Low acceptance of insect-derived foods not all about taste: Study

In the Western context, examples of such foods include insects, frogs and snails, and animal parts such as brains, intestines and tongues. ©iStock

An unwillingness to eat foods like insects may have more to do with food appropriateness than its actual taste as findings could have implications for consumer acceptance of other protein sources.

Conclusions recommended that future product development for culturally inappropriate foods should consider choosing product types and adjusting its properties to match consumer motivations and taste expectations.

This could be achieved by including unusual novel foods within a familiar product to help create more positive expectations.

“Beliefs about the food’s taste were informed by species-related associations, and tended to be more negative when the food had never been tasted before,” the study found.

“While these pre-consumption beliefs had some influence on sensory perceptions after tasting, the food’s properties mainly determined the consumption experience.”

The interest in insects as a potential protein source has gathered momentum in recent years as the task of finding a more sustainable, cheaper and environmentally friendly method of producing protein becomes more urgent.

Despite the promise, challenges remain in terms of microbial safety, processing technologies and sanitation.

An acquired taste

The practice of consuming insects is far more accepted in Asian regions with the Food and Agriculture Organisation (FAO) estimating that around two billion people regularly eat insects.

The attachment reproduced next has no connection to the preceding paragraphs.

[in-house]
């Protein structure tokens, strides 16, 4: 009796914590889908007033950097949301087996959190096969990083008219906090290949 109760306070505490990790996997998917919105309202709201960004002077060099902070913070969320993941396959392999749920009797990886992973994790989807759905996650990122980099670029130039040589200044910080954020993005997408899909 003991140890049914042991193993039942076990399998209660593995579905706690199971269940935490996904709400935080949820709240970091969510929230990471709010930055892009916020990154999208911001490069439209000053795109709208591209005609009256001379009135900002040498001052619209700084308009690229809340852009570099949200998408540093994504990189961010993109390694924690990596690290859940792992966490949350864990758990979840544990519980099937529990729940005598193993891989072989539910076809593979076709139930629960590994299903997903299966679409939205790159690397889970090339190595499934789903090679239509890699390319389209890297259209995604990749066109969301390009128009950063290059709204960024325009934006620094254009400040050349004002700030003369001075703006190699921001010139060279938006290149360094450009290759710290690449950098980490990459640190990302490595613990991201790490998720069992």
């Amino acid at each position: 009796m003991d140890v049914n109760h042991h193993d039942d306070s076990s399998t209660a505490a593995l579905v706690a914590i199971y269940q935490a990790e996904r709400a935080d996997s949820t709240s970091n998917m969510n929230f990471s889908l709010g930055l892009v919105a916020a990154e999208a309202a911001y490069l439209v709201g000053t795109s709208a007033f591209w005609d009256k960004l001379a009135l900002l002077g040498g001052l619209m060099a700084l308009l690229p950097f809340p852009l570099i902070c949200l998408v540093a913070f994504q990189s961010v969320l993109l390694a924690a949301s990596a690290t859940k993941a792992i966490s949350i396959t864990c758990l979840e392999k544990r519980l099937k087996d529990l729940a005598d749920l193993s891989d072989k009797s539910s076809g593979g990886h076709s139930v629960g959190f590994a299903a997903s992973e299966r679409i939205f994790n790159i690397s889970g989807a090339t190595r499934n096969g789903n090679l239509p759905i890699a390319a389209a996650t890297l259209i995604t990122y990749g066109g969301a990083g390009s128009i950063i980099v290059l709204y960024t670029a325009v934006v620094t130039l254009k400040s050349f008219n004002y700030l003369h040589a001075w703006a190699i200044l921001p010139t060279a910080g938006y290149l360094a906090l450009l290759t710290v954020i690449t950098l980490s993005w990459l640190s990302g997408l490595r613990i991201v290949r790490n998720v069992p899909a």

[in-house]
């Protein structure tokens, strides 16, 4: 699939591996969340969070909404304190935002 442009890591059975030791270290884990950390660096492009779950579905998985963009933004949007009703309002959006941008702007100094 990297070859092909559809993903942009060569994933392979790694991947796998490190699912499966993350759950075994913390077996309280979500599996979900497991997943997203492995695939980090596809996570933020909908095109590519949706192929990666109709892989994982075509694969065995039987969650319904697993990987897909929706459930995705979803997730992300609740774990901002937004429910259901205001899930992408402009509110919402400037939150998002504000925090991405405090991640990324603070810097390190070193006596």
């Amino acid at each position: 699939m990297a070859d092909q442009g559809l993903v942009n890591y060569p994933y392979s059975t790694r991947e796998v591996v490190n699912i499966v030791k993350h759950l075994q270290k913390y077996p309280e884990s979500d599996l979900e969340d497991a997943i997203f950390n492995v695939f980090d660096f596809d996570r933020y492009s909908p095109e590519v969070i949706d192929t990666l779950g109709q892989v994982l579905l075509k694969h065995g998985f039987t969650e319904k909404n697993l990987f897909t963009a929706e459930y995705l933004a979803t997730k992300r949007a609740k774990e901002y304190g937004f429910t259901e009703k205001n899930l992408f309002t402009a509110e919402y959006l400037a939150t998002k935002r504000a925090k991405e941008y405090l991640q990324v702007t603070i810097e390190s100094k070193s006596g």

The agency also recognises that consumer acceptance is one of the biggest challenges to commercialising insects for food in many parts of the world.

Researchers from the Waginingen University in the Netherlands enrolled 100 Dutch consumers to take part in descriptive sensory evaluations.

They were also assessed for food appropriateness of four different burger patties before and after tasting, and reported their willingness to eat again.

The participants were told that three unusual novel foods (lamb brain, frog meat, mealworms) were present in beef burger patties.

Labels presented with the burgers described only the meat composition. The four labels presented were ‘100% ground beef’, ‘75% ground beef and 25% ground lamb brain’, ‘75% ground beef and 25% ground frog meat’, and ‘75% ground beef and 25% ground mealworms’.

The team found that beliefs about the food’s taste were formed by species-related associations, and tended to be more negative when the food had never been tasted before.

While these pre-consumption beliefs had some influence on sensory perceptions after tasting, the food’s properties mainly determined the consumption experience.

Match with consumer expectations

“Using insects as a meat substitute would create expectations that insects should taste like meat, which might not be possible to achieve given the insect’s properties,” the researchers suggested.

“On the other hand, the more nut-like than meat-like flavour and texture of insects like mealworms may be more positively experienced when prepared in products that fit better with nuts than with meat.”

“Yet the use of insects within cakes and cookies that go well with nuts may not match the environmental motivations for eating insects.

The researchers believed that developing products from novel foods would thus require more extensive work than simply hiding the novel foods within familiar products.

Here the choice of product and adjustment of its properties should fit with consumer motivations and taste expectations of the product category.

Source: Food Quality and Preference

Published online ahead of print: doi.org/10.1016/j.foodqual.2017.03.012

“Why do unusual novel foods like insects lack sensory appeal? Investigating the underlying sensory perceptions.”

Authors: Hui Shan Grace Tana, Claudia Joyce Tibboel, Markus Stieger

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